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Business Briefs Bank warning on investment firms

February 16, 2011

By Staff Reporter

By Harry Keaney

It is a criminal offense for an investment firm to operate in Ireland unless it has authorization from the central bank. However, in cases where a foreign firm operates in Ireland without a physical presence, it is "extremely difficult" to enforce criminal law penalties, according to the central bank. Therefore, the bank has obtained an amendment to the law that allows it to place a notice in the national newspapers when it believes that an authorized investment firm is operating in Ireland.

The central bank has now issued warning notices in respect of the following 13 firms: Investment Program Management; Dow Templeton & Associates; Tasin & Co. Inc.; Ametron Consultants Ltd.; Globe Capital Group; W.H. Carrington; Pryce Weston Incorporated; Whale Securities; Quantum Financial Group; CSF Trust SA; First Federal Capital, Inc.; Morgan Vanderbilt; and United Global Partners.

The bank receives details of such companies usually by way of complaints from members of the public. To check about an investment firm in Ireland, call the central bank at 011-353-1-671-6666, ext. 4490.

The central bank also points out that representatives of investment firms, authorized or not, should not cold-call members of the public in Ireland. The bank maintains registers detailing all investment business firms authorized to provide services in Ireland, including those authorized in another European Union state to provide investment services on a cross-border basis.

Private wealth

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Wealthy private investors poured more than £461 million into commercial property in Dublin last year, according to the Sunday Business Post. The newspaper added that institutions, which up to a few years ago were the main buyers of commercial investments, have been pushed firmly into second place by wealthy individuals, among them lawyers, accountants, information technology professionals and builders.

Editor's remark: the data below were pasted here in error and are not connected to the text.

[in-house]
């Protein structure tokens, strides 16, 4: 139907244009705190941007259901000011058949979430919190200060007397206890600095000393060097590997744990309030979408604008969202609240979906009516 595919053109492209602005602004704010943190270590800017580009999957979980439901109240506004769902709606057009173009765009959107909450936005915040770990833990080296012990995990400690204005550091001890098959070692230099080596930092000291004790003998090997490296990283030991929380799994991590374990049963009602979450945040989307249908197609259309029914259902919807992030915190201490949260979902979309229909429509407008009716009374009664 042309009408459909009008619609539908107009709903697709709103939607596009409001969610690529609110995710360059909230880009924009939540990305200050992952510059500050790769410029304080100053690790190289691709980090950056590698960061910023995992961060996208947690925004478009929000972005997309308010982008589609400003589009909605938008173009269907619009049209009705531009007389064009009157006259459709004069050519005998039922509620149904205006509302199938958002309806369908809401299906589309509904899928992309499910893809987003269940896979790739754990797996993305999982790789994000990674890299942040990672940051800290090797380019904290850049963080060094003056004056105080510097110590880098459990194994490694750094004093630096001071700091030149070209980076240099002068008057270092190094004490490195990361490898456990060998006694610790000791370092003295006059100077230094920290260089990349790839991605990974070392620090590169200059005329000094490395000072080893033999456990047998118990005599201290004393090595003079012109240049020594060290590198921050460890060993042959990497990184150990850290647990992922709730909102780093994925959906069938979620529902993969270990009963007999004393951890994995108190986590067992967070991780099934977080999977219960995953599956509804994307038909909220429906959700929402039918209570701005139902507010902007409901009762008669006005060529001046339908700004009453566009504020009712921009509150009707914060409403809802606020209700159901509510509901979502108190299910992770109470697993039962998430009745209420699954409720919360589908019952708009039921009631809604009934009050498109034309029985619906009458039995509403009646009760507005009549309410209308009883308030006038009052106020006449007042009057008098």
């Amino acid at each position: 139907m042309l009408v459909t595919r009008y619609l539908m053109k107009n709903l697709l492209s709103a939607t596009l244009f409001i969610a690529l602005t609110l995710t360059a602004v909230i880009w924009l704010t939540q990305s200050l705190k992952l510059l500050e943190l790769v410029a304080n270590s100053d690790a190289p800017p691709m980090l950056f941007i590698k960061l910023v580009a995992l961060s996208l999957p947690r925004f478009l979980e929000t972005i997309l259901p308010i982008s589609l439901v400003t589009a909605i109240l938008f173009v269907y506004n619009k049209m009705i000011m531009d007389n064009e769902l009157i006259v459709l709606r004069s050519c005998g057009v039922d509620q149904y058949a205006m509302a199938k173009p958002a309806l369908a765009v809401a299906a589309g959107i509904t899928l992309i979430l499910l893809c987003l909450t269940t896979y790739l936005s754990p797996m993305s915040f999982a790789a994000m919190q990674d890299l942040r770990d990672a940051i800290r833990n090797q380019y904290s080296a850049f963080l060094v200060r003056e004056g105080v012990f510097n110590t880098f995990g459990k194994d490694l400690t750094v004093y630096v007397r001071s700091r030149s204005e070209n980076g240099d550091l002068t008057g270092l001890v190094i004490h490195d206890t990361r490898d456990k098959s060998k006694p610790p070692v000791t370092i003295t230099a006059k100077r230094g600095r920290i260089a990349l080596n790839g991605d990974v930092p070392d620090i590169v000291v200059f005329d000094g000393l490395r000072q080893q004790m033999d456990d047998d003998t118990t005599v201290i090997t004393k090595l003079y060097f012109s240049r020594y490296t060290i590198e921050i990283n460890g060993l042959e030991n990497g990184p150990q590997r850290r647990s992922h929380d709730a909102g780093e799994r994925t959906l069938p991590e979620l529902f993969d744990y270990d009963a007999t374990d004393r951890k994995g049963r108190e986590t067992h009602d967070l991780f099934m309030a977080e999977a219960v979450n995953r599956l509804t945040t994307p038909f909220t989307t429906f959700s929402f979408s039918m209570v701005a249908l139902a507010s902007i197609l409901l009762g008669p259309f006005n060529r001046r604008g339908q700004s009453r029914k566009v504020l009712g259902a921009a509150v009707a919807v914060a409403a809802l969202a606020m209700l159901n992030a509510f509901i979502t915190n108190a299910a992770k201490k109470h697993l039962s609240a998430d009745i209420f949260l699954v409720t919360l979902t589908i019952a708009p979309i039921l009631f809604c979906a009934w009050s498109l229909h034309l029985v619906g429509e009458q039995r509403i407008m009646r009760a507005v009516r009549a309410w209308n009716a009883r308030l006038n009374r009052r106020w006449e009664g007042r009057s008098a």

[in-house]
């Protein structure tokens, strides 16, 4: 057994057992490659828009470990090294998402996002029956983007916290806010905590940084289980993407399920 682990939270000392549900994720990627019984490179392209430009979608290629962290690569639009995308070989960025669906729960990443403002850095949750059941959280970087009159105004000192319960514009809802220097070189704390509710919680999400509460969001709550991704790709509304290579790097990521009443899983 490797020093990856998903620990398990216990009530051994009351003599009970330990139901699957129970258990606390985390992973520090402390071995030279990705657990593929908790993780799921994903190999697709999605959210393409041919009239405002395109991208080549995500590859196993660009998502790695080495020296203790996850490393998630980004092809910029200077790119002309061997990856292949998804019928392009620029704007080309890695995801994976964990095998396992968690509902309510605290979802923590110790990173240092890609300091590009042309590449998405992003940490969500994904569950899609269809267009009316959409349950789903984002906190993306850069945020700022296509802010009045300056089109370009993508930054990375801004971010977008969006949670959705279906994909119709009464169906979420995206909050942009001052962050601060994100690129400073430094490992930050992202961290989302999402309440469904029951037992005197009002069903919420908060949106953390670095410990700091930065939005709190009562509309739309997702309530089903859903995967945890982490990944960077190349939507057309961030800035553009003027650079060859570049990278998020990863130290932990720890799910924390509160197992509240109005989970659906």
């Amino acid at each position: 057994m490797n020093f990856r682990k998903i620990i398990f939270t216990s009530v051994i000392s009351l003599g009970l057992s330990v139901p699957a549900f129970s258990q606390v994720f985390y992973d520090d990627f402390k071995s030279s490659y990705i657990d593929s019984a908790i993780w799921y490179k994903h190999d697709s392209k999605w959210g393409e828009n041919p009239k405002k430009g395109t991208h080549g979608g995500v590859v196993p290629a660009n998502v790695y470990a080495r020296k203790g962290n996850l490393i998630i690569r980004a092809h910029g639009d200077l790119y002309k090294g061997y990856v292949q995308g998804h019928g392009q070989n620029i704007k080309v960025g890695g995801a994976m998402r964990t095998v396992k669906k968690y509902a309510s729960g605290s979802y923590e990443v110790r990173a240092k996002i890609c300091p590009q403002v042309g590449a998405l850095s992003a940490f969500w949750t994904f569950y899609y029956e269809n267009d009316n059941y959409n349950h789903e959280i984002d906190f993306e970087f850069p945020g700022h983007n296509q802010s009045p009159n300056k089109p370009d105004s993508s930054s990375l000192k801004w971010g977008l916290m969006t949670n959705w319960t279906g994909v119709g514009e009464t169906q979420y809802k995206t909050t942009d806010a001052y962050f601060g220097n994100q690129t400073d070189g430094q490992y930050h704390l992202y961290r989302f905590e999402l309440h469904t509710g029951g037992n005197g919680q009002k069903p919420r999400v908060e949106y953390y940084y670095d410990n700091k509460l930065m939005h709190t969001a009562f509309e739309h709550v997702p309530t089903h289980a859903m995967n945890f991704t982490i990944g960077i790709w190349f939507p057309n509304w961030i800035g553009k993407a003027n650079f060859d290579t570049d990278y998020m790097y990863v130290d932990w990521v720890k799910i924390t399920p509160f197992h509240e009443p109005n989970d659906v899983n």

Jobs, jobs . . .

In County Antrim, Michelin is on a roll.

The world’s leading tire manufacturer has made a $19 million strategic investment in its Ballymena plant to increase production of truck tires to North America and enable the company meet increasingly competitive global market requirements.

British Northern Ireland Secretary of State Mo Mowlam said the project has already reached its target of 115 jobs, bringing total employment in the Ballymena factory to about 1,350 people.

Mowlam said that Michelin was concentrating its export-production for the North American market in one plant. "It brings the total investment by Michelin in Ballymena during the last 10 years to almost $140 million."

Founded in 1889, Michelin has been producing tires in Ballymena since 1969.

In Belfast, talks have been continuing between management and investors in an effort to save more than 200 jobs at Mackies engineering plant in West Belfast.

In Larne, Co. Antrim, F.G. Wilson (Engineering) Ltd. has announced that 400 employees are to be let go.

In Carrickfergus, 80 jobs are to go at the cosmetics plant Nectar Ltd.

Meanwhile, in the Republic, up to 500 jobs are expected to be lost in the much-vaunted software industry. It is feared that about 400 temporary employees will lose their jobs with Apple Computers in Hollyhill, Co. Cork. Another 100 permanent staff may be offered redundancy.

The cause of the layoffs is Apple’s decision to outsource production of its new iMac computer to other producers, possible to South Korean conglomerate L.G. group, which has plants in low-cost locations such as Mexico. L.G. also has a plant in Wales.

Last January, Apple closed its Claris subsidiary in Dublin with the loss of 125 jobs.

In Roscrea, Co. Tipperary, there are fears for 140 jobs at C.M. Offray because of competition from the Far East.

Faith and fatherland

Religion may save the soul, but it also generates revenue. Enterprise Ireland, the Irish agency charged with promoting Irish trade, has been working with retail organizations in the U.S. to identify opportunities and advise Irish companies on how to promote their products in the lucrative $5.2 billion American market for religious goods.

Enterprise Ireland estimates that this relatively new specialist market for Irish suppliers has a huge potential for dozens of jewelry and giftware manufacturers. Products made by some of Ireland’s leading religious giftware companies are becoming increasing available in the U.S. Popular gifts include Celtic crosses, Christmas ornaments, rosaries, statues, figurines, wedding giftware, greeting cards, music CDs and videos.

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